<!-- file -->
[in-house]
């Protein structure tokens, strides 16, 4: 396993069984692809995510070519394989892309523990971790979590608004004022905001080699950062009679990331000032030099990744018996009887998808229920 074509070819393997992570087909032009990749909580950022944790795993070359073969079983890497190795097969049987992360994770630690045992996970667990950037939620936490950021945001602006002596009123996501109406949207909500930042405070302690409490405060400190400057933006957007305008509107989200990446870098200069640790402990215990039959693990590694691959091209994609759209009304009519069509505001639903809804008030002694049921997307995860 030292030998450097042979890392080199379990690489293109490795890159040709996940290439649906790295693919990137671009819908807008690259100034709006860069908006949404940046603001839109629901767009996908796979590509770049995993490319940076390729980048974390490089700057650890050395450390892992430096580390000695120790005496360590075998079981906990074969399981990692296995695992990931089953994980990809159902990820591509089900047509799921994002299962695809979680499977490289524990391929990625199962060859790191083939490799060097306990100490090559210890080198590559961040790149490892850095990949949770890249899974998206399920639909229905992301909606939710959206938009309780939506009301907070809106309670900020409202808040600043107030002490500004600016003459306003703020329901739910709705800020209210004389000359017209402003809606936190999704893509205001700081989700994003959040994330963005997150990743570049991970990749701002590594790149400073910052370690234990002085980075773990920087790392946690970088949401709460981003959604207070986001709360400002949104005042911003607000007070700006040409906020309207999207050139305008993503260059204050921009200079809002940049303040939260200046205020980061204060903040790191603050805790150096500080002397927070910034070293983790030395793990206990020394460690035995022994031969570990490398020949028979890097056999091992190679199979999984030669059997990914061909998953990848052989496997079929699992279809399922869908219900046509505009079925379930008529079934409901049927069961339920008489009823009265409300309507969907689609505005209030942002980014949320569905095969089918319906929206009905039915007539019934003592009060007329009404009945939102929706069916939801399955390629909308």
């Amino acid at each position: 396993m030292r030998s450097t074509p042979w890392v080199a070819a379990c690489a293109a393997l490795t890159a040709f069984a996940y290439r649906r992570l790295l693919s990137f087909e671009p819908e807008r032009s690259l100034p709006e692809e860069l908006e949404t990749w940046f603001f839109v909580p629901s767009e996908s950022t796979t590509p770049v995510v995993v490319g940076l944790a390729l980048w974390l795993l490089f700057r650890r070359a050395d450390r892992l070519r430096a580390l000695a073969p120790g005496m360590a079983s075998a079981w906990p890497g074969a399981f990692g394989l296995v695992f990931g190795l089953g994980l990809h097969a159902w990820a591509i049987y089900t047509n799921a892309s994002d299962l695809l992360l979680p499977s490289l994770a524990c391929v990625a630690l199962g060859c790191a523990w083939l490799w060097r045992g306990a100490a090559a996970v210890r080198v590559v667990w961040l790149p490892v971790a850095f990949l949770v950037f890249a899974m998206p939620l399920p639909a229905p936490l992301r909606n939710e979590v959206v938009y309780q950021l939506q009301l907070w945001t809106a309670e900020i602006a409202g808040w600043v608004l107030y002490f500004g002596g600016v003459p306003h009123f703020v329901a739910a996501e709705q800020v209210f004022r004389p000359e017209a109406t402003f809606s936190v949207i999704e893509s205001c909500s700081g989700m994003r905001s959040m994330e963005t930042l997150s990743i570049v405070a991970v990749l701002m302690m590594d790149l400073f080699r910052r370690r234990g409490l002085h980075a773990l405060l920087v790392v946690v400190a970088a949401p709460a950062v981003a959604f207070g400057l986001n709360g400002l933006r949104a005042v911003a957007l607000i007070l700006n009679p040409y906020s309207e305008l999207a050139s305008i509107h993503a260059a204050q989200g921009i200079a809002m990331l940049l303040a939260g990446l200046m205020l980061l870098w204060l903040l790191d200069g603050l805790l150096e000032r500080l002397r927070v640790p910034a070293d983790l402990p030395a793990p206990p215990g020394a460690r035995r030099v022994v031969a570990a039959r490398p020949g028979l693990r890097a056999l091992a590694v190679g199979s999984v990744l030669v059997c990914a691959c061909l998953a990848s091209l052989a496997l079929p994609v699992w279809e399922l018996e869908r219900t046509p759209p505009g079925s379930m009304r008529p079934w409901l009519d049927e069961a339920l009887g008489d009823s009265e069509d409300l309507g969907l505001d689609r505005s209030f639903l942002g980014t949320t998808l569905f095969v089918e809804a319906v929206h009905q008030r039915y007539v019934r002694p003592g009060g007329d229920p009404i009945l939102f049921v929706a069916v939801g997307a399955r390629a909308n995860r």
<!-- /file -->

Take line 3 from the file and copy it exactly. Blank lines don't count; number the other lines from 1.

């Amino acid at each position: 396993m030292r030998s450097t074509p042979w890392v080199a070819a379990c690489a293109a393997l490795t890159a040709f069984a996940y290439r649906r992570l790295l693919s990137f087909e671009p819908e807008r032009s690259l100034p709006e692809e860069l908006e949404t990749w940046f603001f839109v909580p629901s767009e996908s950022t796979t590509p770049v995510v995993v490319g940076l944790a390729l980048w974390l795993l490089f700057r650890r070359a050395d450390r892992l070519r430096a580390l000695a073969p120790g005496m360590a079983s075998a079981w906990p890497g074969a399981f990692g394989l296995v695992f990931g190795l089953g994980l990809h097969a159902w990820a591509i049987y089900t047509n799921a892309s994002d299962l695809l992360l979680p499977s490289l994770a524990c391929v990625a630690l199962g060859c790191a523990w083939l490799w060097r045992g306990a100490a090559a996970v210890r080198v590559v667990w961040l790149p490892v971790a850095f990949l949770v950037f890249a899974m998206p939620l399920p639909a229905p936490l992301r909606n939710e979590v959206v938009y309780q950021l939506q009301l907070w945001t809106a309670e900020i602006a409202g808040w600043v608004l107030y002490f500004g002596g600016v003459p306003h009123f703020v329901a739910a996501e709705q800020v209210f004022r004389p000359e017209a109406t402003f809606s936190v949207i999704e893509s205001c909500s700081g989700m994003r905001s959040m994330e963005t930042l997150s990743i570049v405070a991970v990749l701002m302690m590594d790149l400073f080699r910052r370690r234990g409490l002085h980075a773990l405060l920087v790392v946690v400190a970088a949401p709460a950062v981003a959604f207070g400057l986001n709360g400002l933006r949104a005042v911003a957007l607000i007070l700006n009679p040409y906020s309207e305008l999207a050139s305008i509107h993503a260059a204050q989200g921009i200079a809002m990331l940049l303040a939260g990446l200046m205020l980061l870098w204060l903040l790191d200069g603050l805790l150096e000032r500080l002397r927070v640790p910034a070293d983790l402990p030395a793990p206990p215990g020394a460690r035995r030099v022994v031969a570990a039959r490398p020949g028979l693990r890097a056999l091992a590694v190679g199979s999984v990744l030669v059997c990914a691959c061909l998953a990848s091209l052989a496997l079929p994609v699992w279809e399922l018996e869908r219900t046509p759209p505009g079925s379930m009304r008529p079934w409901l009519d049927e069961a339920l009887g008489d009823s009265e069509d409300l309507g969907l505001d689609r505005s209030f639903l942002g980014t949320t998808l569905f095969v089918e809804a319906v929206h009905q008030r039915y007539v019934r002694p003592g009060g007329d229920p009404i009945l939102f049921v929706a069916v939801g997307a399955r390629a909308n995860r």